One of Obamacares dark secrets is that its individual mandate—forcing nearly all Americans to buy health insurance—is too weak. If youre going to double the cost of health insurance for young people, and thereby increase premiums by thousands of dollars, many people will be better off going without insurance and paying the mandates fine. Insurers have always understood this problem. Today, Politico reports that some insurers are asking the Obama administration to impose additional penalties and fees on top of the mandate, so that more people are forced to buy Obamacares costly products.
"Heres the catch," observes David Nather in the Politico piece. "The individual mandate penalties will be pretty weak as they are phased in over two years—only $95 when they start in 2014, much less than it costs to buy insurance. And yet, everyone with pre-existing conditions will have to be accepted right away." This is a problem that PriceWaterhouseCoopers identified with Obamacare way back in 2009. But Congressional Democrats, instead of reforming the bill accordingly, pilloried the PwC report as political sabotage.
Proposing a mandate plus
Now that President Obama has been reelected, and Obamacares imposition is assured, people are starting to pay attention to this problem. "Now that the mandate is here to stay, insurance companies and some policy experts say [that additional measures] should go hand in hand with the coverage requirement."
The Blue Cross and Blue Shield Association, Nather reports, has asked the Department of Health and Human Services to unilaterally impose late enrollment fees on those who dont sign up within a given time frame, along with other penalties, such as barring late enrollers from fully benefiting from the laws pre-existing condition provision, and preventing them from opting into the most generous insurance plans.
BCBS isnt alone in advocating a "mandate plus." According to Nather, the National Association of Health Underwriters, and the American Academy of Actuaries, agree that the individual mandate ought to be strengthened.
"If you can jump in and out every time you need services, costs will go up," notes Justine Handelman, BCBS vice president for legislative and regulatory policy. "Certainly, we are concerned that the penalty is just $95 in the first year, which is far below the cost of coverage." (In 2014, the average individual insurance policy will cost more than $6,000.)
Indeed, the measures that Handelman is supporting—limited open enrollment periods, and applying guaranteed issue only to those who maintain creditable coverage—have long been proposed as an alternative to the individual mandate, an alternative that would have saved us from the Supreme Courts constitutional legerdemain last summer.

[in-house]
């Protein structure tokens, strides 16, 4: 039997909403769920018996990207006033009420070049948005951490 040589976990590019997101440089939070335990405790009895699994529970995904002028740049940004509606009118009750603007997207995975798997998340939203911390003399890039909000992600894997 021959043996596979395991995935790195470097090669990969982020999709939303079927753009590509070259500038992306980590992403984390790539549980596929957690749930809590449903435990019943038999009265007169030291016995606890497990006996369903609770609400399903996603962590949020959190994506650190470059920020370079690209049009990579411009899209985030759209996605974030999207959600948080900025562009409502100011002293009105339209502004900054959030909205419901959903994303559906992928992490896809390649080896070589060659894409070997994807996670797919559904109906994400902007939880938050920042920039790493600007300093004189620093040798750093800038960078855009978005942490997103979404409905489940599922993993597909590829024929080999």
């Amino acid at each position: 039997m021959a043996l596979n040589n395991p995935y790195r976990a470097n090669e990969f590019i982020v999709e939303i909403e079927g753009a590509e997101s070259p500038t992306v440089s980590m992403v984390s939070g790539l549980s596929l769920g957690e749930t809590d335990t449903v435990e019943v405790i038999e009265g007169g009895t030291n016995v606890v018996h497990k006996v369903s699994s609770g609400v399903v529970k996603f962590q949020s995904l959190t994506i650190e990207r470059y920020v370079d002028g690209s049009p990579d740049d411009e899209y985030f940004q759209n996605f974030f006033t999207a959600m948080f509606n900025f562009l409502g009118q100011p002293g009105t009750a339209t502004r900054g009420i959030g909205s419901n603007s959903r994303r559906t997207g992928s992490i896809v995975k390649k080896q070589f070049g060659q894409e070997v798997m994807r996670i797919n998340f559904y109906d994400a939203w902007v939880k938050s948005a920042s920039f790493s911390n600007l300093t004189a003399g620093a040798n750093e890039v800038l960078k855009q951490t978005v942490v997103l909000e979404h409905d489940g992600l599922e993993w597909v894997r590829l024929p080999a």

Another idea: make insurance cheaper
But theres another approach, one that insurers have also advocated: eliminating some of the dumbest and costliest insurance regulations in the health law, such as the excise tax on insurance premiums, the youth tax that goes by the name of "community rating," and the "essential benefits" mandate that forces insurers to provide services that consumers wouldnt otherwise buy.
The basic logic of an individual mandate is that, for the majority of uninsured Americans, buying health insurance is a raw deal. Two-thirds of the uninsured are in their twenties and thirties, with average annual health-care expenditures of around $800 to $1200. The optimal way to get these young people to buy insurance is to offer them an affordable product that reflects their actual health-care needs. But that would be too straightforward for Washington.
HHS shouldnt go around Congress
Notably, the insurers who want to strengthen the mandate are asking HHS to act by imposing additional regulations, instead of by asking Congress to pass legislative modifications to Obamacare. "With the toxic politics of a divided Congress and lasting Republican opposition to the health care law, the chance that Congress would pass any legislation to help Obamacare work better is pretty much zero," Nather writes.
Its not clear that HHS has the power to strengthen the individual mandate on its own. Any attempt to do so would likely face a lawsuit. And theres a far better approach, that might make both sides happy: repeal the individual mandate and replace it with these alternative provisions, like limited open-enrollment periods.
Repeal and replace the individual mandate
As Princeton health-reform historian Paul Starr has noted, Germany has used a limited open-enrollment period quite successfully. "The law could give people a right to opt out of the mandate," proposes Starr, "if they signed a form agreeing that they could not opt in for the following five years…For five years they would become ineligible for federal subsidies for health insurance and, if they did buy coverage, no insurer would have to cover a pre-existing condition of theirs."
This is a far superior approach to the problem of adverse selection than the individual mandate, one that is more in keeping with American ideals of choice and voluntarism.
The left believes that there is no legitimate role for private insurers in a just health-care system. That constant political pressure puts insurers on the defensive. But if insurers alienate the right, by insisting on expanding the individual mandate instead of reforming it, they shouldnt be surprised if they wake up one day with no friends at all.
Original Source: http://www.forbes.com/sites/aroy/2013/01/14/insurers-to-obama-make-the-individual-mandate-stronger/